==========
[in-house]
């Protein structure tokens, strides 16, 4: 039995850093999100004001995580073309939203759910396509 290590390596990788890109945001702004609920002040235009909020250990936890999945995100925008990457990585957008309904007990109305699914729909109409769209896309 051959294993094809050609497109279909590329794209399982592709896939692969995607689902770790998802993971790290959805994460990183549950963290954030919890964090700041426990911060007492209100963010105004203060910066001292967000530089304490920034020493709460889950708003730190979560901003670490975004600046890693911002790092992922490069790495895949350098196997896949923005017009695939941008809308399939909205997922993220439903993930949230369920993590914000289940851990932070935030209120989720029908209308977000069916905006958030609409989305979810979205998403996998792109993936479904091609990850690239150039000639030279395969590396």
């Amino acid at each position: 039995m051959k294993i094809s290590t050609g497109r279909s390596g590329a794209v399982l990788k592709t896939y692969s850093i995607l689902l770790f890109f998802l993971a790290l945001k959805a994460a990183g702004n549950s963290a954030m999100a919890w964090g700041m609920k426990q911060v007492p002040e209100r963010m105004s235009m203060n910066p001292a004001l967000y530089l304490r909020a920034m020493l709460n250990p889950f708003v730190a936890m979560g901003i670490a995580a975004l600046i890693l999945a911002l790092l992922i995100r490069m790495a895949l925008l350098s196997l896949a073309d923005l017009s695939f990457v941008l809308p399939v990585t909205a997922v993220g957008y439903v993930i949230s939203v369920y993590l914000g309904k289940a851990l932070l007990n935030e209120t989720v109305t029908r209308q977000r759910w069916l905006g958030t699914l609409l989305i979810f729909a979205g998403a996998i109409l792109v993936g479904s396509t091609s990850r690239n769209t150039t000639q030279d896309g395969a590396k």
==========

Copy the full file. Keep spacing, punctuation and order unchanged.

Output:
[in-house]
């Protein structure tokens, strides 16, 4: 039995850093999100004001995580073309939203759910396509 290590390596990788890109945001702004609920002040235009909020250990936890999945995100925008990457990585957008309904007990109305699914729909109409769209896309 051959294993094809050609497109279909590329794209399982592709896939692969995607689902770790998802993971790290959805994460990183549950963290954030919890964090700041426990911060007492209100963010105004203060910066001292967000530089304490920034020493709460889950708003730190979560901003670490975004600046890693911002790092992922490069790495895949350098196997896949923005017009695939941008809308399939909205997922993220439903993930949230369920993590914000289940851990932070935030209120989720029908209308977000069916905006958030609409989305979810979205998403996998792109993936479904091609990850690239150039000639030279395969590396």
């Amino acid at each position: 039995m051959k294993i094809s290590t050609g497109r279909s390596g590329a794209v399982l990788k592709t896939y692969s850093i995607l689902l770790f890109f998802l993971a790290l945001k959805a994460a990183g702004n549950s963290a954030m999100a919890w964090g700041m609920k426990q911060v007492p002040e209100r963010m105004s235009m203060n910066p001292a004001l967000y530089l304490r909020a920034m020493l709460n250990p889950f708003v730190a936890m979560g901003i670490a995580a975004l600046i890693l999945a911002l790092l992922i995100r490069m790495a895949l925008l350098s196997l896949a073309d923005l017009s695939f990457v941008l809308p399939v990585t909205a997922v993220g957008y439903v993930i949230s939203v369920y993590l914000g309904k289940a851990l932070l007990n935030e209120t989720v109305t029908r209308q977000r759910w069916l905006g958030t699914l609409l989305i979810f729909a979205g998403a996998i109409l792109v993936g479904s396509t091609s990850r690239n769209t150039t000639q030279d896309g395969a590396k």